What I learned my first semester of graduate school, as a teacher.

This post is a bit delayed, as I’ve already begun and completed two weeks of my second semester of graduate school. However, I feel that it’s important to write about my experiences of teaching my first semester of graduate school, not just so others can read about it but mostly for myself, to reflect back on those first 4 months.

I have taught before. As many of you know, I taught English in France from October 2015 to April 2016. Though I was only an assistant, I did write lesson plans for some of my classes and actually taught them. However, what I taught them was completely up to me. I taught them mostly about culture while incorporating new vocabulary and some grammar points. Basically, I got to teach my students about all of the fun stuff about learning a language, as I only taught each class once a week or once every two weeks. It made teaching extremely fun and exciting. I loved seeing my students ask me questions about my native language and culture. I loved seeing their interest and enthusiasm. This is how I grew to enjoy and to love teaching.

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What I learned in my first semester of graduate school, being a student

I have said it before, and I will say it again. The more that I learn, whether it be in school or in my personal experiences, the more that I learn that I don’t know anything. Well, I guess that’s a bit of an exaggeration. I don’t not know anything, but the more that I learn the more that I learn how much more there is to learn….if you can follow my logic.

This has not been proven more true than this past semester, my first semester in graduate school. This past semester was extremely difficult for me, not only did I learn much about who I am as a person and the things in my personal life that I struggled with, but I had to relearn how to be a student. I had to relearn how to create good study habits, manage my time well, and manage stress well. On top of that, being a graduate teaching assistant, I had to learn how to be both student and teacher at the same time. There were days when I honestly was not sure that  I was going to make it, and I honestly cried myself to sleep. However, I do not regret those blood, sweat, and tears….okay, okay so really only tears, but there were a lot of them.

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”Ain’t nobody got time for that”: 7 struggles of graduate school

It is apparent that it has been more than a month since my last post, for this I apologize, but also, not to state the obvious (but obviously to state the obvious), graduate school is hard, hence why it has taken me more than a month to write about it.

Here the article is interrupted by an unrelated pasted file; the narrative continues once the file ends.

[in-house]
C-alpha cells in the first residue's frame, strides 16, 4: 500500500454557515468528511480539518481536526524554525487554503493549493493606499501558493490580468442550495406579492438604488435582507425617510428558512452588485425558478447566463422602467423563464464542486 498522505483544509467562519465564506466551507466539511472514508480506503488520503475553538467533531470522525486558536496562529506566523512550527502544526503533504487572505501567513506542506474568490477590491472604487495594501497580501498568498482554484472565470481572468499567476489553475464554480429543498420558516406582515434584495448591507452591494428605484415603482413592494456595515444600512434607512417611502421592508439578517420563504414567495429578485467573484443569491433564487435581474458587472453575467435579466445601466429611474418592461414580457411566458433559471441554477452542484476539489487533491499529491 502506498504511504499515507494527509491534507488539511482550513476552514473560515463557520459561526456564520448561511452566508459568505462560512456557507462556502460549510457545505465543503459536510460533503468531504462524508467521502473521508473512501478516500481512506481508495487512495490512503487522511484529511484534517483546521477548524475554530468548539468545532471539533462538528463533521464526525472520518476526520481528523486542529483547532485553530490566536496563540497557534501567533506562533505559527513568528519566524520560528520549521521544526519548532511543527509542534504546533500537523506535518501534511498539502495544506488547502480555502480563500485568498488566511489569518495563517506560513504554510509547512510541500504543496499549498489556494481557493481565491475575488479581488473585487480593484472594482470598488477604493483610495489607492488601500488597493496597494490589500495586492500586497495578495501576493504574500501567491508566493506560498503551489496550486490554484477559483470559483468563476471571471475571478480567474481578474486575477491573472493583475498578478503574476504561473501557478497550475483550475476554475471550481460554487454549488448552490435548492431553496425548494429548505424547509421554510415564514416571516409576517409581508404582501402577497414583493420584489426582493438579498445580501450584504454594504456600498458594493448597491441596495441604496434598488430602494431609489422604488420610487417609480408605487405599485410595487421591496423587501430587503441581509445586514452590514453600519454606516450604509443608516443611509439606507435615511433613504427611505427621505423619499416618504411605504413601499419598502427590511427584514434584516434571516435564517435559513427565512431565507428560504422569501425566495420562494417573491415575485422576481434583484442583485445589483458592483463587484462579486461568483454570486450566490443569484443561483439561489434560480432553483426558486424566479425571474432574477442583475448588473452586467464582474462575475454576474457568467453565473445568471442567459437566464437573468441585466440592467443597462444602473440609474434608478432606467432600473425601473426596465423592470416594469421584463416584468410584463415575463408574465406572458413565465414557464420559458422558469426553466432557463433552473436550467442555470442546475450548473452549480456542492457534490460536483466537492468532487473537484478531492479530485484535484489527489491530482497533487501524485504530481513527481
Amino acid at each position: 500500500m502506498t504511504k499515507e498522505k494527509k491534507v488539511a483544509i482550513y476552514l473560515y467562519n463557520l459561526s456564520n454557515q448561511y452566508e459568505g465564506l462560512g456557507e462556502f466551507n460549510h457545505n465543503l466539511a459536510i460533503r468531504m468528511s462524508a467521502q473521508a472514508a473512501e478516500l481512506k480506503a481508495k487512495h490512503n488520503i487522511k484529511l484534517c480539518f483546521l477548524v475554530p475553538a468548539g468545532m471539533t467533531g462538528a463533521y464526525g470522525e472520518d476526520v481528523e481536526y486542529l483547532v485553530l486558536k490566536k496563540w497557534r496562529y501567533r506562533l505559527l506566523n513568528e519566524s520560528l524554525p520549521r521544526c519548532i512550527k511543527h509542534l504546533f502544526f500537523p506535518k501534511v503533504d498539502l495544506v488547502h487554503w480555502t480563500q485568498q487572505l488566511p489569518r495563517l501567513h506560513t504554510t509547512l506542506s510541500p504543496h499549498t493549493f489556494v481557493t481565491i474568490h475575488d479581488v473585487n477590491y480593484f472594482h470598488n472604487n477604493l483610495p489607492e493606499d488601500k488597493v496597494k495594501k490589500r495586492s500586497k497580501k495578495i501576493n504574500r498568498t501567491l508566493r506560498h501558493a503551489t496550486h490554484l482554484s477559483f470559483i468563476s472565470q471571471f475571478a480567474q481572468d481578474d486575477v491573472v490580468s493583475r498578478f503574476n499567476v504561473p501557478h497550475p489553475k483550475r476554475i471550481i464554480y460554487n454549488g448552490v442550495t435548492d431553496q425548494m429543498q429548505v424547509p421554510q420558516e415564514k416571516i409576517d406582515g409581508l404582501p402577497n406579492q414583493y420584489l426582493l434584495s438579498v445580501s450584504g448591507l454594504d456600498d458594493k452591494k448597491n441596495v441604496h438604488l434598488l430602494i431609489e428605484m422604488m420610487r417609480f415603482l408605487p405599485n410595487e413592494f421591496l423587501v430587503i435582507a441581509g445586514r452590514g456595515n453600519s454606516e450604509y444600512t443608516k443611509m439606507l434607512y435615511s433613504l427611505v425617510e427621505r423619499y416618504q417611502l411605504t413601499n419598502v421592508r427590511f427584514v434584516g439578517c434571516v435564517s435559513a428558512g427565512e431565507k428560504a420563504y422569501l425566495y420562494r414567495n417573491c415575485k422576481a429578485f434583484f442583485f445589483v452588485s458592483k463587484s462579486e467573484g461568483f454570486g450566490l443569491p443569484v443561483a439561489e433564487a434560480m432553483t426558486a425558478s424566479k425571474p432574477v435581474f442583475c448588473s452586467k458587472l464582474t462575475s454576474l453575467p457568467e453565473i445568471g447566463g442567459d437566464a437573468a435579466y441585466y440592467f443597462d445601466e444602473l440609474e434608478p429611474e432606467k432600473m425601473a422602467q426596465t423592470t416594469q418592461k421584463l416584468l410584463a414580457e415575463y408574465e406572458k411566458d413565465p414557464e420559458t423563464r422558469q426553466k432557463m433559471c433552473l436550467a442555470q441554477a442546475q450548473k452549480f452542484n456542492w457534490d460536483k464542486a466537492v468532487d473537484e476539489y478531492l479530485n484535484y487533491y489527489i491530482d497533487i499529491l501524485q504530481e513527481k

Graduate school is a culture all its own. I am finding this out the hard way. Upon my first week of classes, I had the idea that graduate school would be a lot like undergraduate, only with more intense studies and slightly more adulting involved. I couldn’t be more wrong.

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Learning to swim in a vast ocean: experiencing culture shock in my own country

Having lived abroad twice now, culture shock is a dear old friend of mine, one with whom I’ve been acquainted with and with whom I’ve spent a decent amount of time. I’ve seen both sides of this friend: the shock of living in a new country and the shock of having that country change you, leaving you not understanding your own country. I understand what to expect: the emotions, the fears, the excitement, the confusion. I know when to expect it. Both times that I lived in France, culture shock started creeping up on me about 2 weeks to a month into my experience. I am familiar with how culture shock affects me: never wanting to leave my room, crying myself to sleep, feeling alone, feeling like my head is going to explode with all the new information, feeling lost, and wanting to go back and forget it immediately, but I also know how to combat culture shock: forcing myself to look at the positives of my situation, writing about my experiences, forcing myself to go out and meet people and to try new things. I feel as though I am well versed in how my dear friend culture shock likes to operate.

However, what I did not expect was to be experiencing it in my own country and own culture.

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